W3C home > Mailing lists > Public > public-webplatform@w3.org > January 2013

Re: Important: Preserve Content Attribution

From: PhistucK <phistuck@gmail.com>
Date: Tue, 22 Jan 2013 17:59:17 +0200
Message-ID: <CABc02_+uXu12VYcVnKd=gvitxdMnfsTLuK5Y4_OvJ0SYF3bYag@mail.gmail.com>
To: Alex Komoroske <komoroske@google.com>
Cc: Eliot Graff <Eliot.Graff@microsoft.com>, Chris Mills <cmills@opera.com>, Doug Schepers <schepers@w3.org>, "public-webplatform@w3.org" <public-webplatform@w3.org>
Is there a way to add a class to <body> (or some other container) with the
role of the user (user, administrator, blabla)?
If so, using CSS, I guess we could just hide that section according to the
role, assuming -
- The ID/class is persistent for that section.
- There is an ID/class for a new page form (but maybe we can leverage #hash
and :target).

☆*PhistucK*


On Tue, Jan 22, 2013 at 5:27 PM, Alex Komoroske <komoroske@google.com>wrote:

>
>
>
> On Sat, Jan 19, 2013 at 11:06 AM, Eliot Graff <Eliot.Graff@microsoft.com>wrote:
>
>> +1 to Chris' suggestion.
>>
>> Requiring the selection of an attribution property at the time of topic
>> creation--even if that is "no attribution"--and then locking down that
>> property should work. We could make the property editable by an admin,
>> though, for when and if it does need to change.
>
>
> Unfortunately, I'm not sure if it's possible to lock down a property on an
> otherwise-editable page.  Other MediaWiki gurus may be able to think of a
> clever workaround.
>
>>
>
>
>> I also agree that a statement of our policy around licensing and
>> attribution and the reasons that this encourages and protects content
>> submission would make a fine blog post.
>>
>
> +1
>
>>
>> Eliot
>>
>> >-----Original Message-----
>> >From: Chris Mills [mailto:cmills@opera.com]
>> >Sent: Saturday, January 19, 2013 1:16 AM
>> >To: Doug Schepers
>> >Cc: public-webplatform@w3.org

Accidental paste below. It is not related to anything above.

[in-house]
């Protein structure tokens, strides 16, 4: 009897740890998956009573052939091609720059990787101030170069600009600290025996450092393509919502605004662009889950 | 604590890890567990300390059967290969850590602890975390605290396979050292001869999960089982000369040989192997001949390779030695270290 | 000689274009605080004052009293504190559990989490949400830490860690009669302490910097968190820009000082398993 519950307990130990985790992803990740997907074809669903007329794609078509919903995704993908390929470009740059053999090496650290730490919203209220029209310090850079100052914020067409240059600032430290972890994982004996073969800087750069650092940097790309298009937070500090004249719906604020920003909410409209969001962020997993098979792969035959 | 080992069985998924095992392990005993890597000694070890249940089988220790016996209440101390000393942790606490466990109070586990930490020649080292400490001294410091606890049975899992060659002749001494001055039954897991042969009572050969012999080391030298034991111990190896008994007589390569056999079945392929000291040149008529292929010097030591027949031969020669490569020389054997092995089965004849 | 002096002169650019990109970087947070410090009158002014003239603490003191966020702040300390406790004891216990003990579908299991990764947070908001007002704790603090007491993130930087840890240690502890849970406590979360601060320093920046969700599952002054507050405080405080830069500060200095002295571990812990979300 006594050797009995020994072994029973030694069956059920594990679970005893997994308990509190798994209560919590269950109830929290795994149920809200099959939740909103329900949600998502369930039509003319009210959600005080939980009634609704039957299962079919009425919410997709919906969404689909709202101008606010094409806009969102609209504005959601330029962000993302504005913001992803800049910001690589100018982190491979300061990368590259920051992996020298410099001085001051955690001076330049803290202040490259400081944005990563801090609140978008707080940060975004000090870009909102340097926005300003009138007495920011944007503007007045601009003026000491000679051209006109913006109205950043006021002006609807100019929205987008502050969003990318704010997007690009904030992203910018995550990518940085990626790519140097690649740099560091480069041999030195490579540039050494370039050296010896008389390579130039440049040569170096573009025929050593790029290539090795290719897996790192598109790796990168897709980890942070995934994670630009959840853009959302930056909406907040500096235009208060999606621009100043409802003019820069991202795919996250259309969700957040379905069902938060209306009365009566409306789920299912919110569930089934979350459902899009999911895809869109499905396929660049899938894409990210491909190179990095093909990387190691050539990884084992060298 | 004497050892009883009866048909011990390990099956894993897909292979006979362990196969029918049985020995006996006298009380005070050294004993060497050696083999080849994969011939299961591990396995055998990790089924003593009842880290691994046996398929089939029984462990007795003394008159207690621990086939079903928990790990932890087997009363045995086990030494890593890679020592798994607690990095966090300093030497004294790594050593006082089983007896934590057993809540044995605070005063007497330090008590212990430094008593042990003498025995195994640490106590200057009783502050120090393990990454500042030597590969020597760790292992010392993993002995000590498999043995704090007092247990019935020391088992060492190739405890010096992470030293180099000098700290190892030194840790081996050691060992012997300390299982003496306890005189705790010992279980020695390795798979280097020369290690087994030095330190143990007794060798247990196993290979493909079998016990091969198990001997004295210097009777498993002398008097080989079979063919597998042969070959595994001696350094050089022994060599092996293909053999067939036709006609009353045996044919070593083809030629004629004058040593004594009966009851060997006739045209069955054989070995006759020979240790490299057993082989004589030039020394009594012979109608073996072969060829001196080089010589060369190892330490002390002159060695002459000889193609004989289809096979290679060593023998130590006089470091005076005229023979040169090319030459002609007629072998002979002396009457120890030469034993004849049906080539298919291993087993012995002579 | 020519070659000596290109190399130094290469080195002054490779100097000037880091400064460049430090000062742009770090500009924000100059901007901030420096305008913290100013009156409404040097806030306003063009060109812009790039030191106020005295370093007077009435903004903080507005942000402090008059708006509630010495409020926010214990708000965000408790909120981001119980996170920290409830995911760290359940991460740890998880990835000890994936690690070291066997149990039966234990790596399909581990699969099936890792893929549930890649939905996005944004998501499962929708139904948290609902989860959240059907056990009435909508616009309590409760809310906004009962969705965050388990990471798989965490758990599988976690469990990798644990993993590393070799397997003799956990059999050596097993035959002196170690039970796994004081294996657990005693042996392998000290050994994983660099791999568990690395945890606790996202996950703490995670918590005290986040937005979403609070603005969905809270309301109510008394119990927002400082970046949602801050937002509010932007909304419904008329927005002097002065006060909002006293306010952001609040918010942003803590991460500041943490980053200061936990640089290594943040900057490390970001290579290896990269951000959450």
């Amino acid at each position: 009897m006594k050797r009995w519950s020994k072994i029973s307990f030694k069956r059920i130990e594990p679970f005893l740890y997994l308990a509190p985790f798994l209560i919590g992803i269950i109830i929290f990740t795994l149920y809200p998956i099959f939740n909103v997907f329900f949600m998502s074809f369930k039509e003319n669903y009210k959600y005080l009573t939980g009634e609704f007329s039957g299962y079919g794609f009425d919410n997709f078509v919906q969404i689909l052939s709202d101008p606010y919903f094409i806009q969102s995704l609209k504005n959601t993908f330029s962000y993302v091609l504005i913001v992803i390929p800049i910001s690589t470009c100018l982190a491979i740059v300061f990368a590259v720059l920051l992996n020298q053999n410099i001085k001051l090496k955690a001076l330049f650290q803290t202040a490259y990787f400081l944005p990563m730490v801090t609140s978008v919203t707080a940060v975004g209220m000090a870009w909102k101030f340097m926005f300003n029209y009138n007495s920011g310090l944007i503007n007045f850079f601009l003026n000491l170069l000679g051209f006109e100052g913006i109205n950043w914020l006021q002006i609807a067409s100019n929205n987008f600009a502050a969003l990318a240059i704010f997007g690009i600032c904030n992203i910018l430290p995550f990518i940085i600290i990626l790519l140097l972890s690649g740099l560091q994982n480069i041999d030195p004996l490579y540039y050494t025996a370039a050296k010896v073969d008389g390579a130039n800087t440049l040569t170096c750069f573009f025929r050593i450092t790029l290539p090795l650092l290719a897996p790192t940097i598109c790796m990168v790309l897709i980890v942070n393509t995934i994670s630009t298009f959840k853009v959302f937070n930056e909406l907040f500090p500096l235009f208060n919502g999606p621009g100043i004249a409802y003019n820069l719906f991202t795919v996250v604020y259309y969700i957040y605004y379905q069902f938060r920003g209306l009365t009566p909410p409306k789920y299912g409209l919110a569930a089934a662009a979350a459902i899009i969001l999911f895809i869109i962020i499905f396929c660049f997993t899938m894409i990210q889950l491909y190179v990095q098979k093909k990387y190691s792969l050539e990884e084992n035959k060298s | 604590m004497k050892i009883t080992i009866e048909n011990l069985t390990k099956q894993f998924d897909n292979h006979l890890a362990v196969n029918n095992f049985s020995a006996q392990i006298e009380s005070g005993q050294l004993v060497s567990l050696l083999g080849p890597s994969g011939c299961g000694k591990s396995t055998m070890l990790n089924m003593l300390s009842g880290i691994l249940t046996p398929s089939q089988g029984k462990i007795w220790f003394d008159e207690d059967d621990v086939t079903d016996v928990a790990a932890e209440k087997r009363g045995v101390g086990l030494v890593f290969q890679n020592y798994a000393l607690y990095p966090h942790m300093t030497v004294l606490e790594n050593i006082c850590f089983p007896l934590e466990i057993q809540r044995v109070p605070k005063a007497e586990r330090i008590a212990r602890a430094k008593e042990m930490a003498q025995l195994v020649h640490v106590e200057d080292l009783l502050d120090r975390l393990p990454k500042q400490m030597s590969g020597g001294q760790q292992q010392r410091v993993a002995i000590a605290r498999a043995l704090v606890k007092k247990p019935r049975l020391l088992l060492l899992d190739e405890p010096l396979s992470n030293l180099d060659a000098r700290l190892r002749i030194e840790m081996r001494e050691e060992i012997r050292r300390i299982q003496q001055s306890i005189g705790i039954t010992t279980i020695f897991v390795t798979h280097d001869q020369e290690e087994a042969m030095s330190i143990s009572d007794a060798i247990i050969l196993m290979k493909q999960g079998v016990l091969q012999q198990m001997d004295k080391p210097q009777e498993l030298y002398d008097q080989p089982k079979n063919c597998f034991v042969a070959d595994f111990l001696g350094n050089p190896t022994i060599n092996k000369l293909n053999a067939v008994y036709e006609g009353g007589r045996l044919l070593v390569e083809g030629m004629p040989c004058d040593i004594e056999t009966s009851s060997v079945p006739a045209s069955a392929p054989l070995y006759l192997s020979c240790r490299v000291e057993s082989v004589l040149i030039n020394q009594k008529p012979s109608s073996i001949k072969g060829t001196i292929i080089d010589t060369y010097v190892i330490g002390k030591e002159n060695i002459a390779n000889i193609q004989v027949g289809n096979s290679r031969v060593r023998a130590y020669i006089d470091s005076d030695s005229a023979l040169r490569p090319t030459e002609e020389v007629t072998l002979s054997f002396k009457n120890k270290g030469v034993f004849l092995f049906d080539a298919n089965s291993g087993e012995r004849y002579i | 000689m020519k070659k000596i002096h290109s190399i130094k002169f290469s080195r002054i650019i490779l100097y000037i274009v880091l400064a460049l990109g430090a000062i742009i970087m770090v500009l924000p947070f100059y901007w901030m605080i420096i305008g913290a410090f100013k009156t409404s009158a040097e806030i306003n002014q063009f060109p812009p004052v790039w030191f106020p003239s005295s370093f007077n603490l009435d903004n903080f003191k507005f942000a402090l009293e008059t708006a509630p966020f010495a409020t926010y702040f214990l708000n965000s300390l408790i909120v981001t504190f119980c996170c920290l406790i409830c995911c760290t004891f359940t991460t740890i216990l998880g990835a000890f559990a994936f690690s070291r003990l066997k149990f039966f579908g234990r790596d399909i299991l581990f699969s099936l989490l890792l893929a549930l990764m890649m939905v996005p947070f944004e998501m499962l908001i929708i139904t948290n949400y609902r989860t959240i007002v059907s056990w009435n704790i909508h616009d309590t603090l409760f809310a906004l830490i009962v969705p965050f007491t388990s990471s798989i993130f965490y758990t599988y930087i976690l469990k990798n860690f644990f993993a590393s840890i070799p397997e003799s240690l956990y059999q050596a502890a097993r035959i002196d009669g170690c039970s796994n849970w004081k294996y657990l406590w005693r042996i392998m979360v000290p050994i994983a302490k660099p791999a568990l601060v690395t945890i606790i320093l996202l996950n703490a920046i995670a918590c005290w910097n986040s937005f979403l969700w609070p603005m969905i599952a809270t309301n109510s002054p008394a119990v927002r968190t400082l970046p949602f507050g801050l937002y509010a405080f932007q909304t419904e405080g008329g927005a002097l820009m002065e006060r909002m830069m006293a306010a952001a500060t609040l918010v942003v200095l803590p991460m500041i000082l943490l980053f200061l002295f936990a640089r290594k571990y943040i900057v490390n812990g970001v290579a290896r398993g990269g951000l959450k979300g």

>> >Subject: Re: Important: Preserve Content Attribution
>> >
>> >
>> >Chris Mills
>> >Opera Software, dev.opera.com
>> >W3C Fellow, web education and webplatform.org Author of "Practical CSS3:
>> >Develop and Design" (http://goo.gl/AKf9M)
>> >
>> >On 19 Jan 2013, at 06:22, Doug Schepers <schepers@w3.org> wrote:
>> >
>> >> Hi, folks-
>> >>
>> >> As an addendum, it may be a good idea for us to investigate how we can
>> >make sure that attribution is preserved from removal by casual editors
>> who
>> >aren't familiar with our policies.
>> >>
>> >> There may also be other kinds of information or content that we want
>> to be
>> >immutable, including any legal advice or security warnings.
>> >>
>> >> I can think of 2 ways to manage this technically:
>> >>
>> >> 1) try to find a way to make certain blocks editable only by admins
>> >> (with a template somehow?);
>> >>
>> >> 2) try to find how to make any edits to a particular block send out a
>> >notification to some watcher.
>> >
>> >Nice overview Doug, this kind of information might be interesting as
>> blog post
>> >... hint hint ;-)
>> >
>> >We could perhaps have a system whereby when an article is first added,
>> the
>> >attribution information is a mandatory field for addition, addable by
>> anyone,
>> >and then when they've finished  their addition (for now), it gives them a
>> >"finalise this article first draft, yes/no" meaning that the content is
>> still
>> >editable, but certain information is locked down and only editable by
>> admins,
>> >such as the attribution info...
>> >
>> >>